The overall narrative arc is mainly Nim’s adventures on the island – with everything else in the plot moving along so she can have her fun and play with her animal friends. It is one that was enjoyable and fun to escape into, and is a really great read for all ages – kids’ books shouldn’t have an age limit! If you’re like me, and enjoy them, go for it and read them! Wendy Orr has created such a fun and creative world – with a light look at what it means to care for the environment and grapples with right and wrong in each of her books, and how people each face challenges very differently.

This is a delightful little series, and I hope Nim finds a new legion of fans through this 21st anniversary edition.

 

 

 

Sherlock Bones and the Natural History Mystery by Renée Treml

sherlock bonesTitle: Sherlock Bones and the Natural History Mystery

Author: Renée Treml

Genre: Mystery

Publisher: Allen and Unwin

Published: April 2019

Format: Paperback

Pages: 272

Price: $14.99

Synopsis: A hilariously funny, action-packed mystery, starring the intrepid Sherlock Bones.

‘Hi there, I’m Sherlock Bones.
Who is Sherlock Bones, you ask? Well, I don’t like to brag, but my trusty side-kick Watts says I’m the greatest detective in our whole museum.
Don’t you, Watts?
Watts…?’

You might not be able to hear Watts, because she’s technically a stuffed parrot, but I always know what she’s thinking.

And right now she’s thinking: Can we solve the mystery of the missing Blue Diamond and save the Museum of Natural History, before it’s too late?

~*~

Sherlock Bones is a skeleton – a frogmouth skeleton on exhibition in the natural museum in Sydney, and he has a trusty sidekick – Watts. But Watts is a stuffed parrot, and the people who work at the museum are unaware that Sherlock Bones moves around. When the Blue Diamond goes missing, Sherlock Bones investigates – along with Watts and their new friend, Grace – a raccoon who has stowed away and found herself in the museum, helping look for the diamond. Will Sherlock Bones and his companions find the diamond, and is the thief closer than they thought?

Told in a graphic novel style, the clues are dropped cleverly throughout as we follow the trail to find out what has happened to the diamond. It is a light-hearted mystery for kids aged six to nine, and books like these can grow their confidence in reading before they move onto short chapter books and novels for middle grade readers. Renée wrote and illustrated this book – and it is exquisitely and perfectly done. As readers, even though the illustrations are in black and white, they are still filled with fun and help to tell the story along with the words.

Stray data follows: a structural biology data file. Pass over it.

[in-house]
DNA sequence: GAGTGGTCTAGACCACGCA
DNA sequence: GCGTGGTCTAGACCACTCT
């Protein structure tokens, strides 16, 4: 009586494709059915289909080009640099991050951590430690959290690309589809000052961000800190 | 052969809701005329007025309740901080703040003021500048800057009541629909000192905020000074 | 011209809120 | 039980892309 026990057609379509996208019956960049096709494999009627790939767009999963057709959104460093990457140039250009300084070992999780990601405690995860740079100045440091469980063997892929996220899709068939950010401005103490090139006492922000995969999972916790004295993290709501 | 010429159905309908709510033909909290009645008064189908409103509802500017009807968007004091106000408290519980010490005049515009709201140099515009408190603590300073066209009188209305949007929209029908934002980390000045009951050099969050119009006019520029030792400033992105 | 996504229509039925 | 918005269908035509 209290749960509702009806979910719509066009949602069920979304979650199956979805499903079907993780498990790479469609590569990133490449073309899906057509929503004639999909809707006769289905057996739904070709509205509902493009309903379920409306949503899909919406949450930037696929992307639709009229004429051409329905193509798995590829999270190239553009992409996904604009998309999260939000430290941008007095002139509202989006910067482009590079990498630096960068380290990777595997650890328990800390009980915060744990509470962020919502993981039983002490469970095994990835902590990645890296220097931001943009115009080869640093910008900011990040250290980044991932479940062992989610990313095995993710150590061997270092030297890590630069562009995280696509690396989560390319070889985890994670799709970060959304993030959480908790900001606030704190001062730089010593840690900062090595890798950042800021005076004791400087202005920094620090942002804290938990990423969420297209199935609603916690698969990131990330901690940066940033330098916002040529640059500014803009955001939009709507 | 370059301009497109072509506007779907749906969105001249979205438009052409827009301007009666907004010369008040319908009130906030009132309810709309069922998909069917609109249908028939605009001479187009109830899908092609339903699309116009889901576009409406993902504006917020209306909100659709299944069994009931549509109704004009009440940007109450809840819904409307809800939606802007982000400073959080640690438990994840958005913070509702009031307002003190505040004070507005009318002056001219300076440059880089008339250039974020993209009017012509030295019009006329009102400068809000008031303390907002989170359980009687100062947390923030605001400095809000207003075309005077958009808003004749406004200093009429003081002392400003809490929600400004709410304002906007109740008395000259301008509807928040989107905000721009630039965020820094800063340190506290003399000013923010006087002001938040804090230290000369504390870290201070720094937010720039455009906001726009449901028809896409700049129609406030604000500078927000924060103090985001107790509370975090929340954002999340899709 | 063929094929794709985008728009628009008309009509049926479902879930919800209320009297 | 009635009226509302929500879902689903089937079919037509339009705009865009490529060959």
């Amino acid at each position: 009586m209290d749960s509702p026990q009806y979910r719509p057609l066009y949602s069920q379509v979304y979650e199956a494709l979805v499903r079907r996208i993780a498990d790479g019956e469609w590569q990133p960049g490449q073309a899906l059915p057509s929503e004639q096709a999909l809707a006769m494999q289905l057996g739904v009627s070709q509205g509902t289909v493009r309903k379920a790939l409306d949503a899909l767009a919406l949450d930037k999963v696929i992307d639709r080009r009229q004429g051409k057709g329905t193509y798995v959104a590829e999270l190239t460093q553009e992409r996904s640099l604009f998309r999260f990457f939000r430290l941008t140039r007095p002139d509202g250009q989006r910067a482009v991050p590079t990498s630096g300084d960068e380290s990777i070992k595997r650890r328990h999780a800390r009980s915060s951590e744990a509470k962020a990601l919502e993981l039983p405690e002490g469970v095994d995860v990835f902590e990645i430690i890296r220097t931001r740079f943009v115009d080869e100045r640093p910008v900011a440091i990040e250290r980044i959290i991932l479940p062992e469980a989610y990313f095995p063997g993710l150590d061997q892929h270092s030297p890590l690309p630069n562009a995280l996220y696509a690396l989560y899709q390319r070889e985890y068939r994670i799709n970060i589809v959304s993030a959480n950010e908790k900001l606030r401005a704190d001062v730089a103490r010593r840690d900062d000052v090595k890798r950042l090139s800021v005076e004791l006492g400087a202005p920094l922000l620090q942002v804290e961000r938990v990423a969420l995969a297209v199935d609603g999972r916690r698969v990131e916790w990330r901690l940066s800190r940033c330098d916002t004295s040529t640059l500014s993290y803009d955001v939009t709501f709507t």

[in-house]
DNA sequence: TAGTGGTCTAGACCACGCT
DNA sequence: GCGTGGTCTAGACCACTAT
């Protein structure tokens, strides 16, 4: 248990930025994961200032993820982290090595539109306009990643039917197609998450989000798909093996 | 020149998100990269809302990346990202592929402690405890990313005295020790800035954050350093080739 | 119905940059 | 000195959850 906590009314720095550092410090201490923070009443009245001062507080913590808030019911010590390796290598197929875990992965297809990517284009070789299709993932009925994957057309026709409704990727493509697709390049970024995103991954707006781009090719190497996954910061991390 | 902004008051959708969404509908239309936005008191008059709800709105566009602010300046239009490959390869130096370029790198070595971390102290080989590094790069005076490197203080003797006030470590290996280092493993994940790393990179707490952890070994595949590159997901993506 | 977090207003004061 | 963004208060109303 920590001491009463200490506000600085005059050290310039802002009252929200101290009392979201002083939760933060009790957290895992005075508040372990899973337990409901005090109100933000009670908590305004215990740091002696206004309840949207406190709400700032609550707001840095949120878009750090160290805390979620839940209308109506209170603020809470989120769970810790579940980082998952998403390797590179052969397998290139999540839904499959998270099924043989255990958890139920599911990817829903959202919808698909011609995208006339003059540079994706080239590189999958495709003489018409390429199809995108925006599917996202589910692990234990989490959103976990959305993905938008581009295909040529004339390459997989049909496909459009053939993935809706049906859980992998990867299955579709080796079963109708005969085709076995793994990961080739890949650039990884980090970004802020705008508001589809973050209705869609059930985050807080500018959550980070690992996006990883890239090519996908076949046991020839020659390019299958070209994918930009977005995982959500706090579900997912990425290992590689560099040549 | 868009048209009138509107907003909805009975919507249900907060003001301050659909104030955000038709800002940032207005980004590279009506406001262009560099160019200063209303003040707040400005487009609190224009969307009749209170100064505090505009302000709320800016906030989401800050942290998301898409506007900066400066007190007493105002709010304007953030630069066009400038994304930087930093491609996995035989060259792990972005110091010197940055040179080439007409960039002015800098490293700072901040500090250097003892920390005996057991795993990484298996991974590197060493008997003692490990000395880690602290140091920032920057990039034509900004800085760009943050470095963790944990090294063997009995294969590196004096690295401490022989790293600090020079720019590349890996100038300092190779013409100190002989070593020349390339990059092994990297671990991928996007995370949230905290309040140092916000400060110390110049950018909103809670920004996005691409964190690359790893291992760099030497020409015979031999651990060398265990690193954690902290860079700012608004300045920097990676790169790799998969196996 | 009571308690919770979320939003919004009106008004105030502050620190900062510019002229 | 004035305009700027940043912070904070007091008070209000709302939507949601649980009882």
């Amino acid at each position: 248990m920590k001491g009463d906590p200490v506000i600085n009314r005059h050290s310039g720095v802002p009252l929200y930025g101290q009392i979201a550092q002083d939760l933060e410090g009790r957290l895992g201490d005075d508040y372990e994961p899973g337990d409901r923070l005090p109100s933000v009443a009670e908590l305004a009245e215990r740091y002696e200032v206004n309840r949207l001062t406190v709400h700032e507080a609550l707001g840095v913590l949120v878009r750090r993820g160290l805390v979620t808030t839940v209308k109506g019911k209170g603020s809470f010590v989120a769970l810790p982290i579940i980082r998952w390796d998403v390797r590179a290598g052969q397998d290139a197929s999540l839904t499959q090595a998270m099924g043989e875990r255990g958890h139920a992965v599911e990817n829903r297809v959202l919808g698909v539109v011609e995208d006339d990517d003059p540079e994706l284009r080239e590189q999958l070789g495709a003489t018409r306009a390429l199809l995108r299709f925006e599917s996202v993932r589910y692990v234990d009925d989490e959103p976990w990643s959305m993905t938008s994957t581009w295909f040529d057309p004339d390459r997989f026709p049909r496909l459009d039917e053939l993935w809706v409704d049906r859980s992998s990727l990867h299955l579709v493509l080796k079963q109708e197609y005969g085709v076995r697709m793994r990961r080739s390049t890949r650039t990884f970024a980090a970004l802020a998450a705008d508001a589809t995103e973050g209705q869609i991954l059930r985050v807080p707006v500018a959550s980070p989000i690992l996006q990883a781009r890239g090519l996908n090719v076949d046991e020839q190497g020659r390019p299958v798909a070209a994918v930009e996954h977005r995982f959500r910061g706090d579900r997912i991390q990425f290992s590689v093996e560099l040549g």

AWW2020

As someone who hasn’t read many graphic novels before, it was an adjustment, but it didn’t take long, even though I had to check some panels a few times to make sure I knew what I had read or seen was right. At times, I flicked back a few pages as I wondered if I had missed something – if I had, it only took me a few minutes to get back into the groove. The story was really well told and plotted, and I thoroughly enjoyed this new experience. It might take some adjustment to a new format but I think a book like this is a really good place to start, as whilst the story is simple, it still has the same complexities we might expect from a novel, these just come in a visual format.

It was also a great take on the traditional Sherlock Holmes narrative, and a good way to get kids into a new genre, style and way of reading.

Sherlock Bones and the Natural History Mystery is also on the shortlist for the Readings Children’s Book Prize for this year. Judging for this prize ends on the 30th of April.

 

Friday Barnes: No Rules by R.A. Spratt

Friday barnes 4Title: Friday Barnes: No Rules

Author: R.A. Spratt

Genre: Fiction

Publisher: Penguin Random House/Puffin

Published: 7th May 2019

Format: Paperback

Pages:  256

Price: $15.99

Synopsis: What if every clue points in the wrong direction?

Friday Barnes has been deported to Switzerland! With their in-school detective gone, Highcrest Academy has descended into chaos. Someone’s fired all the teachers!

The Headmaster claims it wasn’t him, and suspicion soon turns to Ian Wainscott, but Friday won’t stand by and let her favourite nemesis take the blame. Apart from being innocent (probably), he’s seriously good-looking. There’s also the problem of the new vice principal and his questionable teaching methods. It’s hard to take someone seriously when they wear tie-dyed t-shirts. Can Friday save Ian’s scholarship? Can she find the prankster before they bring down the school? Can she run the cross country? She’s certainly going to try . . . to do the first two, anyway.